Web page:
Readers, what downside could there possibly be to taking a professional sewing class?
I'm considering doing just that, starting later this month.
When I completed my tailored tweed peacoat a few weeks ago, I thought it might be fun to take a men's tailoring class at the Fashion Institute for Technology (FIT), which is located, literally, three blocks from my apartment building. Taking a class there is something I had never seriously considered before.
You may not know that FIT is part of the State University of New York (SUNY), and New York residents get a huge tuition break. How huge? Well, a standard 2-credit class (running January through mid-May) costs $368 for residents and $1,106 for non-residents, or roughly 1/3 the cost.
The class that interested me was calledTailoring II. Here's the description:
This course introduces students to professional tailoring practices for
the menswear suit jacket/blazer. Details specific to the jacket and
appropriate finishes for a high-end tailored garment are covered
throughout the semester.
However, there was a prerequisite, Tailoring 1: Students learn how to lay out, cut, and sew all of the details
associated with the classically tailored trouser. Special emphasis is
given to the fly, tailored pockets, and the creation of a handmade
waistband curtain. Students also learn to fit the classic trouser on
various figure types.
But Tailoring 1 isn't being offered right now. So I sought the approval of the department to take Tailoring II. Not so easy!The professor (to whom I made a request in writing) has recommended I first take a class called Menswear Sewing. The reason the professor gave was that I don't have experience sewing on an industrial sewing machine:
This course introduces students to the many processes involved in
creating a first sample. Professional standards of construction are
emphasized throughout the semester as students cut, layout, and
construct a classic menswear shirt.
I reached out to a few people in-the-know, and it sounds like this may have more to do with wanting to discourage people from taking classes beyond their level, or for "merely" personal enrichment. They'd like you to be on a professional track (and this may be related to $$$ as well).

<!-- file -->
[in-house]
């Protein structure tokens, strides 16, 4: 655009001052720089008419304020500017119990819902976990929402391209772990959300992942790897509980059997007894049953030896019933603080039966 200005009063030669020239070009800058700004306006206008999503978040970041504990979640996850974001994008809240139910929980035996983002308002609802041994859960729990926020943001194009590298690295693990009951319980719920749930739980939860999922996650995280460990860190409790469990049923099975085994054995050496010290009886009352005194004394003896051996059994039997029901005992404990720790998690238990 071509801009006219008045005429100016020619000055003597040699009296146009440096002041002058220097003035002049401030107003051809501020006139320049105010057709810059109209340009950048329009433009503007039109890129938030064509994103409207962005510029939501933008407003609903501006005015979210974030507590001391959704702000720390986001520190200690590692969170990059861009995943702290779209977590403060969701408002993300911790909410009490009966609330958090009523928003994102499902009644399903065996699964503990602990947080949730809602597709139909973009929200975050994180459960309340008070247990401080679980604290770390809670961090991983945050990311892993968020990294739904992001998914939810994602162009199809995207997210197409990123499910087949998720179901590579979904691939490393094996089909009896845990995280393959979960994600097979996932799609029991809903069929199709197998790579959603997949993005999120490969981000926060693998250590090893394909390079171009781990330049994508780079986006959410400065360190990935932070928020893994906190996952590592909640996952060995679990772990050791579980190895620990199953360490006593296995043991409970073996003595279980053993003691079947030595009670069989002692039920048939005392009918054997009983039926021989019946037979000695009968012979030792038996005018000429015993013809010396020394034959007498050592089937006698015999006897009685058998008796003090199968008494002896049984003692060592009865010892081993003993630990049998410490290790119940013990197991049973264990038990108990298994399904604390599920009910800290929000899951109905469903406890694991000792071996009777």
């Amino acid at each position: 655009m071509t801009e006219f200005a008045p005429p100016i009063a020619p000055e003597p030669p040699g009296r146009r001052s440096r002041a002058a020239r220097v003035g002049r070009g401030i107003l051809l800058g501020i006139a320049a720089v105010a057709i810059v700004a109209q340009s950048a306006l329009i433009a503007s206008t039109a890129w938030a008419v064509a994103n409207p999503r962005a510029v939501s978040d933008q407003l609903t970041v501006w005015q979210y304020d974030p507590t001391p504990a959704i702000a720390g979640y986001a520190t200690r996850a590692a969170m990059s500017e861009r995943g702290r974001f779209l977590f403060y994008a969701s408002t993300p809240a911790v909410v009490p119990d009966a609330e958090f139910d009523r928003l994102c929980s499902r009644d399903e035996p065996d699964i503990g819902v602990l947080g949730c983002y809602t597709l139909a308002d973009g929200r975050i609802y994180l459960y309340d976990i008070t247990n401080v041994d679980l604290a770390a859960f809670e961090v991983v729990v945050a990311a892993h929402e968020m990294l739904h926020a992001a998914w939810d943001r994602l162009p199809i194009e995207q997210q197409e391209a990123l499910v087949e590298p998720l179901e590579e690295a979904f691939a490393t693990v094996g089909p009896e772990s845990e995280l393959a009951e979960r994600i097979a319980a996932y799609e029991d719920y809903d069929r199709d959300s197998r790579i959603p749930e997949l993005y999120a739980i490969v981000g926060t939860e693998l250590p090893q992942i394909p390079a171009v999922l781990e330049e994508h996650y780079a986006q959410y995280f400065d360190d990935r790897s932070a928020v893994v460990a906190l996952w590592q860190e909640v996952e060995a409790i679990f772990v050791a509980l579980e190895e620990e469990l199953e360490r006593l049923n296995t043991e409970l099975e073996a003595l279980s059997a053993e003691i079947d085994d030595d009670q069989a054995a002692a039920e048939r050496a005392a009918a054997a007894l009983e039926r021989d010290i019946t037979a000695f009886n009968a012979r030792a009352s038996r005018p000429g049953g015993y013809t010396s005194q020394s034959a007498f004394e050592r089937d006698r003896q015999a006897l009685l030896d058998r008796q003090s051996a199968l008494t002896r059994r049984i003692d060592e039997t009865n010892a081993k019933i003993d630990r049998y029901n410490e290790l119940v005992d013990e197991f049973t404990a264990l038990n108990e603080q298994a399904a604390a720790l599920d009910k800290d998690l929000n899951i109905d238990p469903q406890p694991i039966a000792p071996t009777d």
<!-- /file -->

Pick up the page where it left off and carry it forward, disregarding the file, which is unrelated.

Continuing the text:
I'm not opposed to taking Menswear Sewing; I doubt I'd find it a waste of time. If nothing else, I'd meet other people interested in sewing menswear and I'd learn how to use an industrial sewing machine. But what I really want to take is the jacket tailoring class.
I'm not sure what I'll do yet, or if I'll even take a class at all. As a self-taught home sewer with a library full of sewing books, I believe you can teach yourself almost anything about sewing if you're committed to the process. That said, there's a mystique to professional classes that makes me curious about what I might learn from them. And as I said earlier, the cost is comparatively low. Should I just bite the bullet and take the basic menswear sewing class?
In closing, friends, have you taken professional sewing classes? Did you learn things you couldn't possibly have taught yourself, or was it more for the structure (i.e., weekly homework assignments) or for the social aspect?
I'm a native New Yorker and self-taught sewing fanatic! I started sewing in 2009 and today make all my own clothes using mostly vintage patterns and vintage sewing machines. Welcome to the warm and whimsical world of Male Pattern Boldness, where the conversation is sewing, style, fashion, fabric, and more!